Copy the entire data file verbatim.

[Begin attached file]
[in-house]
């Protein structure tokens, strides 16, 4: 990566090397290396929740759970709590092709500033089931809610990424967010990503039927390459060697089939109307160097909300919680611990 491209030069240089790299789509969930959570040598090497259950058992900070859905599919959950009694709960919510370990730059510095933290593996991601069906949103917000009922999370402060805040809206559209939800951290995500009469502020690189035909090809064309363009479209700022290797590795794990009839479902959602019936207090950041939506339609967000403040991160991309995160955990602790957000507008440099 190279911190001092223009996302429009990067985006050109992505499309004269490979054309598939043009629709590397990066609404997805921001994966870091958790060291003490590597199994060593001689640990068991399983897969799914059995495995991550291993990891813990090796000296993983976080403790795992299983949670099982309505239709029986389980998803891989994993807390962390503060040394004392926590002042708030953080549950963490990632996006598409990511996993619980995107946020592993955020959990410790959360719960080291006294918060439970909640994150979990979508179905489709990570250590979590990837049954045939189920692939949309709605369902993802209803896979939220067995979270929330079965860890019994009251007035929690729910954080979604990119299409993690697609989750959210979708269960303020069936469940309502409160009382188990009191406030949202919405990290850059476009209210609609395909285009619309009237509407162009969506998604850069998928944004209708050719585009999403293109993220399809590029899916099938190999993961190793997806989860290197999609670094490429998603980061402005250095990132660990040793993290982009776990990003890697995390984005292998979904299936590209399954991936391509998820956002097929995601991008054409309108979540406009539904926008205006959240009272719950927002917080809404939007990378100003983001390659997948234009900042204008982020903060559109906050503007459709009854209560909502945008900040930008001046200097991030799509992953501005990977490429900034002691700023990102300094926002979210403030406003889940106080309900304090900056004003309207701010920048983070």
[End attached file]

[in-house]
């Protein structure tokens, strides 16, 4: 990566090397290396929740759970709590092709500033089931809610990424967010990503039927390459060697089939109307160097909300919680611990 491209030069240089790299789509969930959570040598090497259950058992900070859905599919959950009694709960919510370990730059510095933290593996991601069906949103917000009922999370402060805040809206559209939800951290995500009469502020690189035909090809064309363009479209700022290797590795794990009839479902959602019936207090950041939506339609967000403040991160991309995160955990602790957000507008440099 190279911190001092223009996302429009990067985006050109992505499309004269490979054309598939043009629709590397990066609404997805921001994966870091958790060291003490590597199994060593001689640990068991399983897969799914059995495995991550291993990891813990090796000296993983976080403790795992299983949670099982309505239709029986389980998803891989994993807390962390503060040394004392926590002042708030953080549950963490990632996006598409990511996993619980995107946020592993955020959990410790959360719960080291006294918060439970909640994150979990979508179905489709990570250590979590990837049954045939189920692939949309709605369902993802209803896979939220067995979270929330079965860890019994009251007035929690729910954080979604990119299409993690697609989750959210979708269960303020069936469940309502409160009382188990009191406030949202919405990290850059476009209210609609395909285009619309009237509407162009969506998604850069998928944004209708050719585009999403293109993220399809590029899916099938190999993961190793997806989860290197999609670094490429998603980061402005250095990132660990040793993290982009776990990003890697995390984005292998979904299936590209399954991936391509998820956002097929995601991008054409309108979540406009539904926008205006959240009272719950927002917080809404939007990378100003983001390659997948234009900042204008982020903060559109906050503007459709009854209560909502945008900040930008001046200097991030799509992953501005990977490429900034002691700023990102300094926002979210403030406003889940106080309900304090900056004003309207701010920048983070």